The Desk

SC’s Top Cases 2021: Non-Discrimination

The Supreme Court used principles of intersectionality, indirect discrimination and reasonable accommodation in their decisions in 2021.

In 2021, The Supreme Court incorporated the principles of reasonable accommodation, indirect discrimination and intersectionality into its jurisprudence on discrimination.

On February 11th 2021 the Court delivered its judgment in Vikash Kumar v UPSC. In this case, an individual with a writer’s cramp was denied a scribe for writing the UPSC exam because he did not fall under the definition of a person with a ‘benchmark disability’ under the Rights of Persons With Disabilities Act, 2016. It was held that limiting access to a scribe would violate the framework of the law and such services should be provided regardless of whether the person has a benchmark disability or not. 

The Court highlighted that the State has an obligation to provide ‘reasonable accommodation’ and additional support to persons with disabilities.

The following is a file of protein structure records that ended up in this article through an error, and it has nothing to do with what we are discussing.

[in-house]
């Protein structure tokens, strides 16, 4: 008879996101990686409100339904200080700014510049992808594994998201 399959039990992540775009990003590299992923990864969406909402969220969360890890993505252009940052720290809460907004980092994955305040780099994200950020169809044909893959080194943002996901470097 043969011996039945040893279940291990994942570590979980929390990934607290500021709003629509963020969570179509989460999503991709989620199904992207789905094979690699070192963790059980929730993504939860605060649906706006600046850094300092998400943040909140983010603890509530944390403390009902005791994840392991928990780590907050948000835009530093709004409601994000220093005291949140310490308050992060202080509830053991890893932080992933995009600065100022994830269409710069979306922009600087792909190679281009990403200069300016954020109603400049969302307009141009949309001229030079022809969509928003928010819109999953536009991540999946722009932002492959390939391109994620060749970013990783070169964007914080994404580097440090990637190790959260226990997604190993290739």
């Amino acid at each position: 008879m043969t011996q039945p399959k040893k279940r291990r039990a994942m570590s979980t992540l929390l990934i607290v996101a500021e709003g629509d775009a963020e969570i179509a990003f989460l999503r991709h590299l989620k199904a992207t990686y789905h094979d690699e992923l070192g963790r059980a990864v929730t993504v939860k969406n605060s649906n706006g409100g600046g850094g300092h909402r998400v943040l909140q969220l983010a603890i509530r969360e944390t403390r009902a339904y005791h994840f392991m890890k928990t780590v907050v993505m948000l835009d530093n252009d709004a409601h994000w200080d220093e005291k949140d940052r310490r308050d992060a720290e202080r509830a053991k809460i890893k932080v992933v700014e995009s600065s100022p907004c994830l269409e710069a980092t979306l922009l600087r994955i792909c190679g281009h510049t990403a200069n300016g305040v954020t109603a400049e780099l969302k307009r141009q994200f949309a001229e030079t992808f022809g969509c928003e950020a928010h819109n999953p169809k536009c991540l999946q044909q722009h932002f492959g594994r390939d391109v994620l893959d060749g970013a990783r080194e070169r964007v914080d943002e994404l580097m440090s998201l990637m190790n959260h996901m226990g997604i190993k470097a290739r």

On March 25th, in Lt. Col. Nitisha v Union of India, the Court held that the policies granting permanent commission for women in the army amounted to indirect and systemic discrimination. While the medical fitness criteria for permanent commission was the same for men and women, the test for many women was conducted later in their careers in comparison to male officers, as female officers only became eligible for such positions in 2020. The Court laid down five principles for the application of indirect discrimination in Indian law and held that any delay in conducting the medical fitness tests cannot disadvantage women when deciding whether to grant them permanent commissions.

The SC’s expansion of their understanding of discrimination continued in Patan Jamal Vali v State of Andhra Pradesh (2021). Here, a man from a dominant caste was accused of sexually assaulting a blind woman who was a member of a Scheduled Caste. The Court held that the provisions for rape under the Indian Penal Code, 1860 (IPC) allowed principles of intersectionality to be applied when deciding the sentence. The Court proceeded to convict the accused under the IPC and sentenced him to life imprisonment.